18Wellness Recovery Action Plans Wellness Recovery Action PlansPlans cover aspects of:Wellness toolbox (your collection of skills, habits, books & other helpful things) and daily maintenance planImportant people to contact for supportTriggers and early warning signsWhen and who to contact for medical interventionCrisis and post crisis planning
19Separating the illness from the person Provides a framework for:Not engaging with the illnessAvoiding conflict that can’t be resolvedAllows for more compassion towards a personAllows for the expression of negative feelings about the illnessAllows you to be think in terms of strategies and be in more control of your actions and emotions
21Symptoms of psychosis Positive Symptoms Negative Symptoms Positive Symptomsare experiences and behaviours that have been added to the person’s normal way of functioningHallucinations are distortions of the senses that are very real to the person.The brain hears, sees, smells, tastes or feels things that are not there in the external world, for example: hearing voices / food tastes strange / people see things that aren’t realDelusions are fixed and false beliefs, e.g. ‘I am Jesus Christ’Negative Symptomstake away from a person’s experience of the worldFeelings of emptinessLack of energy, reduced motivationFlat moodThe sense of wellbeing and self worth can be reduced
22Substance induced psychosis Positive symptoms of psychosisTriggered by use of drugs or alcohol and occurs when withdrawing from the substance or soon afterPerson recovers when substance is no longer in bodyIncreased vulnerability to psychosis in future if the drug is reusedCaused by heroin, cocaine, alcohol, marijuana, amphetamines and benzodiazepinesDiagnosis will not be altered until a significant drug free period has elapsed without symptoms abating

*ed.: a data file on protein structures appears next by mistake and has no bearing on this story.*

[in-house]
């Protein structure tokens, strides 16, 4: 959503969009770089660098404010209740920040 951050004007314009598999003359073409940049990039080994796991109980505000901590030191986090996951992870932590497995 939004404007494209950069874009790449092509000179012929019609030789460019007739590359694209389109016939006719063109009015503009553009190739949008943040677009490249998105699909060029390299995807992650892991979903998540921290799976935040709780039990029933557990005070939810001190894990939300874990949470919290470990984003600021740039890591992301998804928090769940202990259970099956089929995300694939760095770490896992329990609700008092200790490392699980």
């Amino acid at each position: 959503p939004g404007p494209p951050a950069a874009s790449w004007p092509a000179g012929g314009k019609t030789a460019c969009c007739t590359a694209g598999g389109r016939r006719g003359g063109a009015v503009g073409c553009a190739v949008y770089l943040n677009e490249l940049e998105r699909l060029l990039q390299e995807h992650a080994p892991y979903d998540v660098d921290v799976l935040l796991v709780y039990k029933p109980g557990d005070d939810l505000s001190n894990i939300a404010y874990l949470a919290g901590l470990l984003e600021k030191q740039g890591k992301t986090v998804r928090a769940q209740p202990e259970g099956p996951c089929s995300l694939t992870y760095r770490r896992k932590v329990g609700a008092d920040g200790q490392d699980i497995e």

23Biopsychosocial treatment of psychosis Biopsychosocial treatment of psychosisMedication may be used to manage and reduce symptomsHospitalisation may occur when a person is unsafe, others are unsafe and/or to treat serious physical conditions alongside symptoms of the psychosisRehabilitation and recovery orientated services include individual support in daily living, support to identify goals and aspirations in life, support to use personal resources and community supports to achieve these goals, support with identified need such as housing, employment, peer support
24Antipsychotic medication ‘Typical’ antipsyhotics:Older form of antipsychoticsGenerally less effective in treating negative symptomsReasons for being prescribed typical antipsychotics include:Reluctance to take medication and hence a legal order binds a person to take (or be given) medicationMedication has not been reviewed in a long time
25Antipsychotic medication ‘Atypical’ antipsyhotics:Newer form of antipsychoticGenerally has better results with different side effectsMore successful in treating positive symptoms as well as negative symptoms
26Taking antipsychotic medications Trials of medication (alone or in combination) are often needed to determine what works best for each individualSymptoms can remain even after medication has been startedWaiting to see if the medication is suitable can take time and can therefore be a challenging period